Open Gallery

Self-driving Uber test vehicle strikes, kills pedestrian in Arizona

A woman pushed her bicycle in front of the car and its autonomous braking didn't have time to react

This is the first case of an autonomous vehicle to hit and kill a pedestrian (although a pedestrian has carried out acts of violence against an autonomous car) and it happened to one of Uber’s test vehicles operating in Tempe, Arizona.

The sensor-laden Volvo XC90 reportedly hit a woman who pushed her bicycle in front of the car in a dimly lit area, away from the crosswalk. According to the local authorities:

“The driver said it was like a flash, the person walked out in front of them. His first alert to the collision was the sound of the collision.
It’s very clear [from the videos] it would have been difficult to avoid this collision in any kind of mode (autonomous or human-driven) based on how she came from the shadows right into the roadway. […] It is dangerous to cross roadways in the evening hour when well-illuminated, managed crosswalks are available.

Sylvia Moir, police chief in Tempe, Ariz.

This now comes at a context when another US state, California, has just announced it would be issuing permits for operators to test autonomous cars without the human behind the wheel - so driverless cars without an actual driver on board could hit California roads as early as next month.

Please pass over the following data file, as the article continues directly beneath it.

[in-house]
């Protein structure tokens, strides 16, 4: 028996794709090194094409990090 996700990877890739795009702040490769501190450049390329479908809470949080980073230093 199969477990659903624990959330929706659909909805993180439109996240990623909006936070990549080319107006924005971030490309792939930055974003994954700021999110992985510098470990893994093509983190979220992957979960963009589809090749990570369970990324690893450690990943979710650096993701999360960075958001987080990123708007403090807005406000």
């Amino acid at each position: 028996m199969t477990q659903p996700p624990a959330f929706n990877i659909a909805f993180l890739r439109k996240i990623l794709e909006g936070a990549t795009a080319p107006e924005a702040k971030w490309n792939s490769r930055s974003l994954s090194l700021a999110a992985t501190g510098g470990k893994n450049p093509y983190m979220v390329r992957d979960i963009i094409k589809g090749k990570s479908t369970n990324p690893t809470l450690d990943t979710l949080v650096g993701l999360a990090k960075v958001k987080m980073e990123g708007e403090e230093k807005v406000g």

But in this Tempe incident, neither the car with its battery of sensors nor the human behind the wheel had the time to react. The woman died shortly after being taken to a local hospital.

According to local police, there is actual footage of the incident, but it has not been released to the public and is currently being analyzed. In the meantime, Uber has suspended its self-driving car tests in all states.

READ MORE: On self-driving cars

By continuing to browse the site, you are agreeing to our use of cookies. Read more.
I Agree

Read our policy about the usage of your personal data. We might use these data for serving you more relevant personalized ads. Do you agree?
Yes
No
You can change your mind anytime in the Privacy Policy page.